Section 61 of the AMCON Act was affected by the two previous amendments and the 2021 Bill proposes further amendments in the manner below:
- The amendment of the meaning of the word “tenor” as used in Part IX of the Act to mean “a period of 5 years from the expiration of the current tenor but may be extended by a resolution of the National Assembly for such further period as the corporation may determine with the approval of the Central Bank of Nigeria”.
The 2015 amendment had defined “tenor” as a period of 10 years from 2010 which may be extended by the National Assembly for a period not exceeding 5 years.
The proposed amendment suggests that the drafters envisage the possibility that the corporation would be around for a much longer time than initially envisioned. This is not a surprise given the many AMCON claims pending at trial courts and its over N4 trillion debt portfolio.
- The introduction of a definition for the phrase “dissolution date” which means “a date to be determined by the Board of Directors of the corporation with the approval of the Central Bank of Nigeria”.
This is a correction to an omission in the 2019 amendment where the phrase “dissolution date” was introduced in section 47 (which deals with the appointment of liquidators to wind up the corporation on that date), but no definition was provided. Like the amendment to the meaning of “tenor” this new definition also indicates that the drafters of the 2021 Bill forecast a longer lifespan for the corporation.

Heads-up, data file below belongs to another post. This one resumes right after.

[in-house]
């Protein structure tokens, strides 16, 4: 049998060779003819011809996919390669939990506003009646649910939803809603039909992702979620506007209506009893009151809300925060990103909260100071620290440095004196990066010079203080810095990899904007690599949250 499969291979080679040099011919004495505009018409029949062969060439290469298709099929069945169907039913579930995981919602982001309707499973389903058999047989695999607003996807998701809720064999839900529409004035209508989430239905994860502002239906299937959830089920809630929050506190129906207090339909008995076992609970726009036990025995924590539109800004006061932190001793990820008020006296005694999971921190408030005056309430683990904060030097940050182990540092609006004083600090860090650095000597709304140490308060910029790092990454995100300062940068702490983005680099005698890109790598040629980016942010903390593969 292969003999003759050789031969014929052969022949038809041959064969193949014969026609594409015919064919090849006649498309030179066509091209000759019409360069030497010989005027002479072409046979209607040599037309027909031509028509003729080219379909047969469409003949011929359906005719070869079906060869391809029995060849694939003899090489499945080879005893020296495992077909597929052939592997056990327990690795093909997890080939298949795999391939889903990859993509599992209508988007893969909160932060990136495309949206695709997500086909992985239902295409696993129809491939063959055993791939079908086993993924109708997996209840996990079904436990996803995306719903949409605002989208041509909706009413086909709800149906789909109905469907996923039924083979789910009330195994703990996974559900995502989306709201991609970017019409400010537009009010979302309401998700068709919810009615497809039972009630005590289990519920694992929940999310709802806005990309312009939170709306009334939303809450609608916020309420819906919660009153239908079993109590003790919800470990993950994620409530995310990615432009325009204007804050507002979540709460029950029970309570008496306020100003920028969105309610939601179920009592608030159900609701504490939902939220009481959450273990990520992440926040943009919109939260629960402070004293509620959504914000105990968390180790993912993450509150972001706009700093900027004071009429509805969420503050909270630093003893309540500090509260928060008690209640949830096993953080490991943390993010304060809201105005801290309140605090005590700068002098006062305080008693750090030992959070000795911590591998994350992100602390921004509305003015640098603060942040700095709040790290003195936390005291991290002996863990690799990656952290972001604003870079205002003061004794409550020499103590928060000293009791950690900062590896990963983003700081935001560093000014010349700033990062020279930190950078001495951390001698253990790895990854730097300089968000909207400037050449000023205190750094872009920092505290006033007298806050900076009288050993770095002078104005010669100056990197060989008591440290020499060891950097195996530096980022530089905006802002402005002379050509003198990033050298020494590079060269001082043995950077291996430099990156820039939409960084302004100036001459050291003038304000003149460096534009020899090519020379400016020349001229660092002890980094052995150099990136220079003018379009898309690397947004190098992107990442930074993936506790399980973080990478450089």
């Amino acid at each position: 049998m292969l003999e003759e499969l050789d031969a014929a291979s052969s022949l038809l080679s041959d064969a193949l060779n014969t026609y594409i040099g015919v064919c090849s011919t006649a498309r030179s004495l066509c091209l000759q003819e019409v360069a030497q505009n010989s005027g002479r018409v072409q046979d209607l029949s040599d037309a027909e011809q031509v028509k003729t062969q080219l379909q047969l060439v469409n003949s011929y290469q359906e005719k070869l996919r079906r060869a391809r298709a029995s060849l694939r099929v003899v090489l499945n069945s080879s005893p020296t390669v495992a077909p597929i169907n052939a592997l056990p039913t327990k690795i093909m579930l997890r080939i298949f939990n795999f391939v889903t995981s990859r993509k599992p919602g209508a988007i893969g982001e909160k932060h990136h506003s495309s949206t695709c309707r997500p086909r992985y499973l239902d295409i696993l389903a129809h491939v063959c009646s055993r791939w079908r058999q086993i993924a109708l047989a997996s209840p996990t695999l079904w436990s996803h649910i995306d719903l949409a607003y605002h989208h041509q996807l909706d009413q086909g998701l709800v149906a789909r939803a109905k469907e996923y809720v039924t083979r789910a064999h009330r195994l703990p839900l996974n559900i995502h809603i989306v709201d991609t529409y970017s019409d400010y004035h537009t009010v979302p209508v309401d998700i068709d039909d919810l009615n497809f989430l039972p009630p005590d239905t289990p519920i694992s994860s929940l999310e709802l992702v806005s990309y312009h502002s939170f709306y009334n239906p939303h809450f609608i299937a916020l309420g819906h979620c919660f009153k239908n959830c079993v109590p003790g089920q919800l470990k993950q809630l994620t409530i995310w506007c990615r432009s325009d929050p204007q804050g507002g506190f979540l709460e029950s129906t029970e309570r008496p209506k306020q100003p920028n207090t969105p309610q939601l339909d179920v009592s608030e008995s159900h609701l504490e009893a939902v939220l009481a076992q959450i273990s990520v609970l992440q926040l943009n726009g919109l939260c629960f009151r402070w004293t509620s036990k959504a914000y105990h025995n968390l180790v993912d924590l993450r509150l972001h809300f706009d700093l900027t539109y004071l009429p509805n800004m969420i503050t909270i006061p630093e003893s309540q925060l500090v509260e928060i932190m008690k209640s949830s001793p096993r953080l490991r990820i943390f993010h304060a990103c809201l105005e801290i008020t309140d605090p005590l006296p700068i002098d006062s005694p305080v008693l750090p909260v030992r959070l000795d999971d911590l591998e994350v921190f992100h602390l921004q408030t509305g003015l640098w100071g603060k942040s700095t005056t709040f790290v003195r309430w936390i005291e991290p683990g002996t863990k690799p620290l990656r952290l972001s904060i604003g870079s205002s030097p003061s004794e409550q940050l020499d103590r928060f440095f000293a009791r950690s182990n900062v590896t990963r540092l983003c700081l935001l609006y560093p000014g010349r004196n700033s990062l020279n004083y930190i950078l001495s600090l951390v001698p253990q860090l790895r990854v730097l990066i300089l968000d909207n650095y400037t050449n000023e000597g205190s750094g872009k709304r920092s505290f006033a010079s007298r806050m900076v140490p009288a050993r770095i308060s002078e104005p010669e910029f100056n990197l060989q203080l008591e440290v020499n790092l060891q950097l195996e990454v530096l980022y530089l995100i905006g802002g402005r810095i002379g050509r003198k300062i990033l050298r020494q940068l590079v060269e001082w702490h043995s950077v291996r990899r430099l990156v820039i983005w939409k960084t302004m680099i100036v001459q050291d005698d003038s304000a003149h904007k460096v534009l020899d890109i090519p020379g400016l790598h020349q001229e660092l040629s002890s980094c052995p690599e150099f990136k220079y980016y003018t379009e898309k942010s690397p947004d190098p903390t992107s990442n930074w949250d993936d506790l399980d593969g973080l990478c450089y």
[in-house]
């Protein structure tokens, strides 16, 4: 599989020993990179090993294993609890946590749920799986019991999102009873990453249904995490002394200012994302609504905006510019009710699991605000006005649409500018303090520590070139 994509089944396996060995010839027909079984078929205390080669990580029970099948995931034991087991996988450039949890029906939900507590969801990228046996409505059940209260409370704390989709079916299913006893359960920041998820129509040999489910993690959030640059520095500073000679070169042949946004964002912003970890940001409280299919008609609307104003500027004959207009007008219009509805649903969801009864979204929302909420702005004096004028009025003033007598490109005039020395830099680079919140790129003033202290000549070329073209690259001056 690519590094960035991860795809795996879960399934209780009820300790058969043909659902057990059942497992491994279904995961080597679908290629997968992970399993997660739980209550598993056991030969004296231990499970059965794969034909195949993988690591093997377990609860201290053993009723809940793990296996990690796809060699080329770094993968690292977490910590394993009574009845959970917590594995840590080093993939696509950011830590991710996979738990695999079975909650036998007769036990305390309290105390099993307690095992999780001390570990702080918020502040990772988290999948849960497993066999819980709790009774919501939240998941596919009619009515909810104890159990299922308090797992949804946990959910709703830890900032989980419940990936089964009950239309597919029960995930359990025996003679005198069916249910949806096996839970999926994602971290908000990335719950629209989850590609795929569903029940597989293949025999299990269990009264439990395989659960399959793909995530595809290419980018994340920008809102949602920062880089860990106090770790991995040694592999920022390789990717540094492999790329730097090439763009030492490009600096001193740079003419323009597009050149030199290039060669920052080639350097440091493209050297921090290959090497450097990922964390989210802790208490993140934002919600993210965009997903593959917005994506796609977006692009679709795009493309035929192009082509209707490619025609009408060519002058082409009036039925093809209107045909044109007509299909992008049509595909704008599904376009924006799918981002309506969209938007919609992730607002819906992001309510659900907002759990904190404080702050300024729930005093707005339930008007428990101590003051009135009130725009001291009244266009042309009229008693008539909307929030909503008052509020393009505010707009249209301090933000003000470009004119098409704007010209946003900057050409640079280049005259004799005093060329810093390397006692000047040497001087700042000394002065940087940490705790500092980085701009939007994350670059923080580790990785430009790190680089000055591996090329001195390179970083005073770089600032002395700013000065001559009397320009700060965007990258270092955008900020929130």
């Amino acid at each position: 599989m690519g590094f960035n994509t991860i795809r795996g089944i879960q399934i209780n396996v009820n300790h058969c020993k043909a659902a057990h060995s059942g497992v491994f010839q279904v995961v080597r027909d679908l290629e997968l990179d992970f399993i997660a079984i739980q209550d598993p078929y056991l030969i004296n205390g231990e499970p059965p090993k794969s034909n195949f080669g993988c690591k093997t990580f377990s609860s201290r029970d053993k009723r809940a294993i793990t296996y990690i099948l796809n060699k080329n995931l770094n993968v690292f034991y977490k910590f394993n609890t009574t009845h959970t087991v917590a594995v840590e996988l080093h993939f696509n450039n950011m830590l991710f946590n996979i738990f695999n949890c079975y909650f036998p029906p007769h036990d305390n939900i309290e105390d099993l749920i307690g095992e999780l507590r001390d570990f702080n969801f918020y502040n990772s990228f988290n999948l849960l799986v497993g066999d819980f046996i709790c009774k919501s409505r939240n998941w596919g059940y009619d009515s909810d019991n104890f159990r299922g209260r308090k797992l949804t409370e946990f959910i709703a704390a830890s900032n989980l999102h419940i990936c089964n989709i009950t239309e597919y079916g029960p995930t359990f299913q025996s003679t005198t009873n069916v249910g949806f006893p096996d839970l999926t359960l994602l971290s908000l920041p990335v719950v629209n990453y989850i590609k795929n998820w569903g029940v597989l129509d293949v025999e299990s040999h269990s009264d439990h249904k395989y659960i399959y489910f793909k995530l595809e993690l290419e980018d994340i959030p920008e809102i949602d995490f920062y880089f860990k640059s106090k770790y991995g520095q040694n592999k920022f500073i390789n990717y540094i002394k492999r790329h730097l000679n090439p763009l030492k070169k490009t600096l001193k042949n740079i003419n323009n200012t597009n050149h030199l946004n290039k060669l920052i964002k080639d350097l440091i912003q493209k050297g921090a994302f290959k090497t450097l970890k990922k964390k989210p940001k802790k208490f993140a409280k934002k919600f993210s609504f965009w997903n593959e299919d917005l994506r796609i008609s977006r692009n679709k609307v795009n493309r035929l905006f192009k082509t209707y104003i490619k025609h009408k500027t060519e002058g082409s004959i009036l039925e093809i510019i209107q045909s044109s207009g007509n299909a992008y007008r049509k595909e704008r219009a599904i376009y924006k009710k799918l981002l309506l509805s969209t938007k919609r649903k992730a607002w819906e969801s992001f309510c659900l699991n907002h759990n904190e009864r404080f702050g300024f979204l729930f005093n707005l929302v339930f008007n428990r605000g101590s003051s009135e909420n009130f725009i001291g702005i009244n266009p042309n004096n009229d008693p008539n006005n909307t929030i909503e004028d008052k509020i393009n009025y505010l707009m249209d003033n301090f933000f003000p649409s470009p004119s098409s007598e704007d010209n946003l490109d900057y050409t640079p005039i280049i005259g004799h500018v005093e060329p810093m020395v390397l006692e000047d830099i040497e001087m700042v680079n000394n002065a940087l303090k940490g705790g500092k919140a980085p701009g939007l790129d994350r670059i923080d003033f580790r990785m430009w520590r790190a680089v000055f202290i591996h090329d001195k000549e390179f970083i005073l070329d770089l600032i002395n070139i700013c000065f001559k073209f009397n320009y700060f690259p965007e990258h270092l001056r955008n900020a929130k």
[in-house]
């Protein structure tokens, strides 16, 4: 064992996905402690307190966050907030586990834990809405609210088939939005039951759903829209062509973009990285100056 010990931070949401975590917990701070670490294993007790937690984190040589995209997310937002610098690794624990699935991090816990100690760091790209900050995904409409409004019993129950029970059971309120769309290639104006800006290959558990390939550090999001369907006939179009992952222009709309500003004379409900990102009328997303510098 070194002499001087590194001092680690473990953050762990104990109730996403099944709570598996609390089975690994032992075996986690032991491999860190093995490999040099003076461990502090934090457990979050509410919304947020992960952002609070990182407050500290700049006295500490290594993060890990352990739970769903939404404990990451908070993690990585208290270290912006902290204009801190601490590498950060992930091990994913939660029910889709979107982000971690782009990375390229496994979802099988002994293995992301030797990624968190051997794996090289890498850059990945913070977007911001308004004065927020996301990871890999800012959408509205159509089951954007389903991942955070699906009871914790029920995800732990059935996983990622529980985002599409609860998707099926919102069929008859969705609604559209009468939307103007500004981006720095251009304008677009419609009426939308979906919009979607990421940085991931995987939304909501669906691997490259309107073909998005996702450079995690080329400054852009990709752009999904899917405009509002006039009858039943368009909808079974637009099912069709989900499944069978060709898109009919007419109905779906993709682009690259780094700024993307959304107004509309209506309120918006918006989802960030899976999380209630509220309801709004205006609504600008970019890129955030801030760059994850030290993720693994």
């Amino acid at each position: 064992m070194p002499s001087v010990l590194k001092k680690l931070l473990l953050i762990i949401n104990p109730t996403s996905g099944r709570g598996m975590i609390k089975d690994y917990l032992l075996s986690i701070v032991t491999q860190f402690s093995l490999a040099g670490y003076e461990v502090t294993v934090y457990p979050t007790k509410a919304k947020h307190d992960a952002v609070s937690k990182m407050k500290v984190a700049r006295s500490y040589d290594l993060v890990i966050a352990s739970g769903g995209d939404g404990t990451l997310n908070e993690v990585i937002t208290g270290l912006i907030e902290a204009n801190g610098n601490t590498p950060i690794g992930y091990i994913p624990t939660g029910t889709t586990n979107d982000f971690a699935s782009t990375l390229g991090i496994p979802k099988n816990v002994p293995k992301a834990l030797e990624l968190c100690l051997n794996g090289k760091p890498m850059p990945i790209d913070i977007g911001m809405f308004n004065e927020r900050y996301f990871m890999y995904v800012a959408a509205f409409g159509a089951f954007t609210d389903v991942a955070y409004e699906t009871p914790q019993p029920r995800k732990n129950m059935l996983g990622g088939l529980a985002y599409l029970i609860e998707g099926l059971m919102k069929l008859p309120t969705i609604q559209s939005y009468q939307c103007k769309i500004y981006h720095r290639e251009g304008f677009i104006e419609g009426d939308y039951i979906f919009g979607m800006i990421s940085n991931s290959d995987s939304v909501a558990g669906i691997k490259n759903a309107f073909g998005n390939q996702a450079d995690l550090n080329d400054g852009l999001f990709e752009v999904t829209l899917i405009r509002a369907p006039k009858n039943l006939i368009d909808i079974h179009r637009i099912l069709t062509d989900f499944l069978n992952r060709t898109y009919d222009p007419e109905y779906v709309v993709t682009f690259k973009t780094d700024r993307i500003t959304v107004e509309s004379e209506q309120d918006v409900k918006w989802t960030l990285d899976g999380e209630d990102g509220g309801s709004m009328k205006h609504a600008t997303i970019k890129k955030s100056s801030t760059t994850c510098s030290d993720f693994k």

- As stated earlier, the definition of “Court” has been amended to mean “the Federal High Court, the Special Tribunal for Enforcement & Recovery of Eligible Loans and other superior courts exercising appellate jurisdictions over the Federal High Court and the Special Tribunal for Enforcement & recovery of Eligible Loans”.
- Apart from the introduction of the Special Tribunal, the significant difference in this definition is the deletion of the High Courts of the State and the FCT which were introduced in the 2019 amendment. A strict interpretation of the 2019 definition means that AMCON recovery claims can be commenced at the High Courts of the State and the FCT and the 2021 Bill aims to reverse that deviation.
The previous amendments to the AMCON Act have attracted immense reactions, both in the courts and in public discourse. This trajectory is unlikely to change if the 2021 Bill is given presidential assent without any changes.
Media reports on the third reading at the Senate indicate that there was opposition to certain aspects of the 2021 Bill by some Senators, most of whom expressed their dissatisfaction with the proposal to amend section 34 to grant the corporation legal title to all the assets of a debtor, even where such assets were not used as security for the eligible bank asset. It will not be a surprise if that is only a prelude to what is to come.